Economic pressures deepened
Similar to Sudan, Lebanon and other countries facing popular uprisings, the spark behind Sri Lanka’s latest conflagration might seem mundane — an increase in food and fuel prices. Shortages forced the closure of hospitals and schools. United under slogans like “GotaGoGama” (roughly, “Gotabaya Go Home” in English) or simply “Aragalaya” (Sinhalese for “struggle”), thousands have protested since April. Protesters have now forced the resignations of both Rajapaksa brothers, as well as pressuring their political successors.
In April, Sri Lanka defaulted on its payments toward an estimated $52 billion in foreign debt. While loans from China received much of the attention, the country’s largest creditors are international financial institutions as well as the United States, India and Japan.
Once the government halted payments, Sri Lanka’s creditors refused to extend additional loans. In May, as inflation drove up the cost of food and fuel — and medicine shortages became rampant — large demonstrations demanded the president’s resignation.
The Rajapaksa family had long relied on support from the Sinhala poor and middle classes, courting their votes with promises to end the threat of terrorism. That no longer seems to work. Ultimately, it wasn’t the war crimes against Tamils nor their stoking of hatred against Muslims that ousted Sri Lanka’s ruling family, but foreign debt and a collapsing economy.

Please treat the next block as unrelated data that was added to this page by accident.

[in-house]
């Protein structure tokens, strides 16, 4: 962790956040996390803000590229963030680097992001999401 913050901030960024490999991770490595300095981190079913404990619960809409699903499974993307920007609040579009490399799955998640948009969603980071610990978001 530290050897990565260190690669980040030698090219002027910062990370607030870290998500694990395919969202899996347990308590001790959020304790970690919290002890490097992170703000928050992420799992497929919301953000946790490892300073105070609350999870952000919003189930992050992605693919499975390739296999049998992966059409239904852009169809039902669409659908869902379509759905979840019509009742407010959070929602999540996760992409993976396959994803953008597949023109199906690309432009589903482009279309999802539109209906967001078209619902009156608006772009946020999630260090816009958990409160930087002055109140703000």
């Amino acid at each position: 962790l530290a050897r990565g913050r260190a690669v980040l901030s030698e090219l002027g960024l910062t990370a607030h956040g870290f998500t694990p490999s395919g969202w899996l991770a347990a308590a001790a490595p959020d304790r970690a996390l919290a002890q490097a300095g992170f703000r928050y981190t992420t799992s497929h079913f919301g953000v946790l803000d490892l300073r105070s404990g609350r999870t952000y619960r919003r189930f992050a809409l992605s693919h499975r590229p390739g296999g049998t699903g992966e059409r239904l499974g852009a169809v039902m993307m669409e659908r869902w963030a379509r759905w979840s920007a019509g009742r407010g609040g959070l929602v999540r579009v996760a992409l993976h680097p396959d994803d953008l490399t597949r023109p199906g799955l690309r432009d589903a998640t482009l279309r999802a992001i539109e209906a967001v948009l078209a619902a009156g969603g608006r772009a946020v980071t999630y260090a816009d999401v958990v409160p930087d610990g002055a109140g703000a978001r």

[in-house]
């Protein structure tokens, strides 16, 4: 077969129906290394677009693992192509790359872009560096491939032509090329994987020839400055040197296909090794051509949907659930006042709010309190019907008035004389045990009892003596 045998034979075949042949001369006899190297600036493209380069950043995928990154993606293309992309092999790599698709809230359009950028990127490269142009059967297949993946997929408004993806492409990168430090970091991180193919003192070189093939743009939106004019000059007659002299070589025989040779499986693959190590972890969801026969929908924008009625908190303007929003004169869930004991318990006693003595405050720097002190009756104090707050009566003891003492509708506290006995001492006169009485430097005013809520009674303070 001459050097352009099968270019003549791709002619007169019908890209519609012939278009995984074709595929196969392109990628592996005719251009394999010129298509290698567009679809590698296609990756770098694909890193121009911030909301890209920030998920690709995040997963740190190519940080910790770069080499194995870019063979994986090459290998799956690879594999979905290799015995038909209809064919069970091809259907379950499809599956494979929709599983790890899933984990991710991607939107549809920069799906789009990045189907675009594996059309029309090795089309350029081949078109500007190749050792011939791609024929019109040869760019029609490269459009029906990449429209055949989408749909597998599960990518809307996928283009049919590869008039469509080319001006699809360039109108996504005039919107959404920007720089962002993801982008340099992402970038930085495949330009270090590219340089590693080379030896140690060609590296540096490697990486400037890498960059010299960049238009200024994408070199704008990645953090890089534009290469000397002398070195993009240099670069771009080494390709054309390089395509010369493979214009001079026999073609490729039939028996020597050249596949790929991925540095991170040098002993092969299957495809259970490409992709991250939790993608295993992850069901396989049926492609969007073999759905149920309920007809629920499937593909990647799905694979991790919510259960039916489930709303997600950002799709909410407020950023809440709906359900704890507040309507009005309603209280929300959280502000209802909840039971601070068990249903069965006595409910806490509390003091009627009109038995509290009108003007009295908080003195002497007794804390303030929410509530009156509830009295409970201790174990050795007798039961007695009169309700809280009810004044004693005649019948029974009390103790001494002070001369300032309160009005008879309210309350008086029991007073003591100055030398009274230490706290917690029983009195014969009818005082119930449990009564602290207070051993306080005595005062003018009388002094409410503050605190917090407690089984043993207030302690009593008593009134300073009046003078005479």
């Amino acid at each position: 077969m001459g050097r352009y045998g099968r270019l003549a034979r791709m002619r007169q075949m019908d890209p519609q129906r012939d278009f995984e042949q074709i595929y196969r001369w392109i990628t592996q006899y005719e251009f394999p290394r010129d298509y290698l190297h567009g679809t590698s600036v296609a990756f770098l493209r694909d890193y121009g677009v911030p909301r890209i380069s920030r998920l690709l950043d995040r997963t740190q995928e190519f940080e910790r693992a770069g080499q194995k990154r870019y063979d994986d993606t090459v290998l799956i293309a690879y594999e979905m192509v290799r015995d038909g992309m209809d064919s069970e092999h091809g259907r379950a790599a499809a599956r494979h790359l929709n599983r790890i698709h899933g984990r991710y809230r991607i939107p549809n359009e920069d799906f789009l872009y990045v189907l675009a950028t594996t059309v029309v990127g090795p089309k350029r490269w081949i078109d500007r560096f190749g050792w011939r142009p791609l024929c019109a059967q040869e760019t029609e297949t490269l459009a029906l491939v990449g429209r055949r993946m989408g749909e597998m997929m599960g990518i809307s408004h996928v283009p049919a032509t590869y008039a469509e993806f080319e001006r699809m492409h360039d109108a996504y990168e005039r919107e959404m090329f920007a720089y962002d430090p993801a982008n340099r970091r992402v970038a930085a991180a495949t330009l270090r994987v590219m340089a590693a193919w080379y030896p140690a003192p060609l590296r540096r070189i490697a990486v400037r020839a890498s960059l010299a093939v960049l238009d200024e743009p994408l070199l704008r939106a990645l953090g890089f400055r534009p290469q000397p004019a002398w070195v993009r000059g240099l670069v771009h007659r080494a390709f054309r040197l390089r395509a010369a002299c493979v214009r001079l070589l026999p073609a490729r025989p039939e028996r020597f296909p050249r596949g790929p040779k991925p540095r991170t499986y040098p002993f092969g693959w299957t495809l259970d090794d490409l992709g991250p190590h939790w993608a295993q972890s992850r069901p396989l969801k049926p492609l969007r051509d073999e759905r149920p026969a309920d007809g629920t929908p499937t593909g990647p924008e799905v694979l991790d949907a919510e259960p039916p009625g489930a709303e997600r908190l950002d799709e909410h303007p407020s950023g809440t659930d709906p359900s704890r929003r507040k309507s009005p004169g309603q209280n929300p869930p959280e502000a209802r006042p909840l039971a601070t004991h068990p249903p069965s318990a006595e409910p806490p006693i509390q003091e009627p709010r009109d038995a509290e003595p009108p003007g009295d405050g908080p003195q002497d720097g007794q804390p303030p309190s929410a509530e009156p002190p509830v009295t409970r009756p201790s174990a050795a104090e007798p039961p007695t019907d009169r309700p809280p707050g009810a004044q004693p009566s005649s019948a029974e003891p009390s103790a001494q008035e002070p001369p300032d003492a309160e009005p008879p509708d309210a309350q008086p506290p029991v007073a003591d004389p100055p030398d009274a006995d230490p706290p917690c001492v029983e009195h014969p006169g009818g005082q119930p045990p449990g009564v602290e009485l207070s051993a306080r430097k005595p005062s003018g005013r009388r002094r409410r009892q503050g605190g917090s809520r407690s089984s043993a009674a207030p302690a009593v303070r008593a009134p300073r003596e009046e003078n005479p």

What happens now?
While Wickremesinghe, a six-time prime minister who has never completed a full term in office, enjoys support among Western politicians, many Sri Lankans are unconvinced, and point out his inaction against the Rajapaksas. And some protesters likely blame the economic crisis on his liberalization policies, like his long-standing support for pro-market reforms.
There’s little chance for a quick resolution to Sri Lanka’s compounding crises. The country’s ruling elites have shown little interest in heeding the protesters’ demands. With the economy in tatters and foreign creditors wary of Sri Lanka’s ability to repay its debts, there’s little relief in sight for ordinary Sri Lankans.
Nor has the protest movement meaningfully addressed the matter of Sinhala Buddhist majoritarianism. That’s not an unrelated issue — conflicts over national identity have long plagued Sri Lanka, but also boosted the debt that has now brought the government to its knees.
Will Sri Lanka’s protesters accept Wickremesinghe as president, and go home? And can Wickremesinghe broker a bottom-up process of reconciliation and power-sharing between the country’s various ethnic communities — as well as restructure the country’s external debts and jump-start the economy? Anything else seems likely to leave the country vulnerable to continued unrest.
Fathima Cader is a lawyer and adjunct professor at the Faculty of Law at the University of Windsor in Ontario.
Zachariah Mampilly is a professor at the Marxe School of Public and International Affairs and an affiliated faculty member at the City University of New York (CUNY) Graduate Center.